The morning began foggy and stayed that way. With the temperature hovering between 32 and 36 degrees, snow and ice still on the ground, and absolutely no wind at all, we had lots and lots of ground fog. Visibility was reduced to about 50 yards or less and with the snow softening up, there was little to listen to until the taller trees began to glean moisture out of the air and drip, drip, drip was all you could hear.
The guns were silent too. Unlike yesterday, I heard just three evenly spaced shots from the same direction at around 9 AM. Those could have been a hunter, but the even spacing leads me to believe they were from someone who had 1) missed yesterday or 2) dropped his rifle and wanted to check the zero.
I saw nothing except a couple of grey squirrels today and they seemed to take pleasure in producing as much noise as they could as they passed behind me. How they got the snow to crunch as loudly as they did is beyond me.
I pulled up stakes at noon and returned to the Aerie moments before Terry got back from Curves and the post office. We spent the afternoon delivering some furniture to My Neighbor's Closet, taking a couple of vacuum cleaners over to Stony Fork to get repaired, and arranging to have our well examined/drilled/corrected. There was no fog down in the valley as we drove along Route 6 to Wellsboro none south of Wellsboro toward Stoney Fork--very little snow on the ground either, but it (fog and snow) was still hanging around the Aerie when we returned.
[The water from our well turns a muddy red clay near the end of the pumping cycle and definitely not suitable. The well is just 125 feet deep with 24 feet of casing. It's recharge rate is just 2 gallons per minute which is why we have a cistern to hold 500 gallons and provide all the water we need. It's when we refill the cistern we run into problems. The clay is able to pass through our 1 micron filter and turn the water in the tank an ugly shade of maroon. Lifting the pump, drilling deeper or a combination of the two may be needed. They're trying to tell me that increasing the time between cycles might work, but with red water already in the line at the end of one cycle, it will still be pumping red water at the beginning of the next no mater how long the delay. I think they want to go with the easier, cheaper fix but I want clearer water, damn it! Screw the cost! (That's easy to say because we didn't drill the well in the first place and have next to nothing invested in it at this point.)]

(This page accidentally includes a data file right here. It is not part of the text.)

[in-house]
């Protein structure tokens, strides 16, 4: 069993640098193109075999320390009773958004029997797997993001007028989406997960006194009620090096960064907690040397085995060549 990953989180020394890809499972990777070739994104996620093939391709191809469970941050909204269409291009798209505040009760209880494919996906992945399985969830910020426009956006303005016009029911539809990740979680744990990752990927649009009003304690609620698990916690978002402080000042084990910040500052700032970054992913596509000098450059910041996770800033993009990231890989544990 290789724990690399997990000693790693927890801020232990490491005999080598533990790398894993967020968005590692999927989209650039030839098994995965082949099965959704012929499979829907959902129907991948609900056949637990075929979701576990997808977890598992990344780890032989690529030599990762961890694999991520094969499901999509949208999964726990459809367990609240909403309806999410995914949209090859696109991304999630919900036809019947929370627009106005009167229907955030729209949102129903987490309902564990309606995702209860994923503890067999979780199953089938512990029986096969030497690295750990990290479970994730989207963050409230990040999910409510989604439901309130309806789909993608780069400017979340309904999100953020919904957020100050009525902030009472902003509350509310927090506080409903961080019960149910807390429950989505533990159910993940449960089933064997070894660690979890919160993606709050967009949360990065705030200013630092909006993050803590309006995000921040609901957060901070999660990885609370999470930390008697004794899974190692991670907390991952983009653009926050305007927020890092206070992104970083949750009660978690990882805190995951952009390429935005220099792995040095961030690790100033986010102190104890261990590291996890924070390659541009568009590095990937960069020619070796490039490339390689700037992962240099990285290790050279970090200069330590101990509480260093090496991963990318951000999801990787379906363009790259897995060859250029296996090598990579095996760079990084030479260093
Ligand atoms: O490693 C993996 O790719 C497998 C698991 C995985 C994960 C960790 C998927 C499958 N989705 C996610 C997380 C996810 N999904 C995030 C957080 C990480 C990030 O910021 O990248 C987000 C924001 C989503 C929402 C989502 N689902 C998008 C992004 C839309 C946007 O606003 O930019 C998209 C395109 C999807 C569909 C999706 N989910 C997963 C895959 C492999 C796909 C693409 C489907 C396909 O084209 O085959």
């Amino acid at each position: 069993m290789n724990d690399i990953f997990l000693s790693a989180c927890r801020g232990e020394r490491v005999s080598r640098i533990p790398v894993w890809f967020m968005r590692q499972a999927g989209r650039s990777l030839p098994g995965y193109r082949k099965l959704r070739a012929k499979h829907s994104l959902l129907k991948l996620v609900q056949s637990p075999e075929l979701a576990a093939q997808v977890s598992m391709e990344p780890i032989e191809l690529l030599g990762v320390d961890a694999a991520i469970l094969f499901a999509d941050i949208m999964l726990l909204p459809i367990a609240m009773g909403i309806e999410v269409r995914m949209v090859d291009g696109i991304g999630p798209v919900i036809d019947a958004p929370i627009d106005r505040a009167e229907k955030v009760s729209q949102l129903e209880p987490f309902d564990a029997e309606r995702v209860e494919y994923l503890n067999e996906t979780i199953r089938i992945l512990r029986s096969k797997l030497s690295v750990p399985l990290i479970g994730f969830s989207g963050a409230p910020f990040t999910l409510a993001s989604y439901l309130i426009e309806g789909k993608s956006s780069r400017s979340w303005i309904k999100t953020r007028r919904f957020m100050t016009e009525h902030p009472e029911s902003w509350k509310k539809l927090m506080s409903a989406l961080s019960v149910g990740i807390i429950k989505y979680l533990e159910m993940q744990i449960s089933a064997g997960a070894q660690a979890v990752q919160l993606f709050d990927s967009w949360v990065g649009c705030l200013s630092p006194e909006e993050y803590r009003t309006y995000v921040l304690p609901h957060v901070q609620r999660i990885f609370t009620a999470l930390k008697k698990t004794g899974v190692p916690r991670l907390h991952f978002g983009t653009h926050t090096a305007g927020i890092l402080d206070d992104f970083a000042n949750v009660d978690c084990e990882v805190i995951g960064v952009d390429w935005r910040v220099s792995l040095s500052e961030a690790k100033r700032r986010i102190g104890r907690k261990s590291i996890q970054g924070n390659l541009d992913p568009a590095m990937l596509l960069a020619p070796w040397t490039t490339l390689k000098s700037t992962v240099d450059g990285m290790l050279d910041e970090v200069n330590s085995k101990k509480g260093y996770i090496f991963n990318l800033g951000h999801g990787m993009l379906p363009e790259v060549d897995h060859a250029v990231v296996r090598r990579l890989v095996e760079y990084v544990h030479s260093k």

Otherwise, the day did improve slightly near sunset with the fog actually settling into the valley below us. With someone from Andrews Well Drilling coming tomorrow, I believe I'll sleep in and speak with them.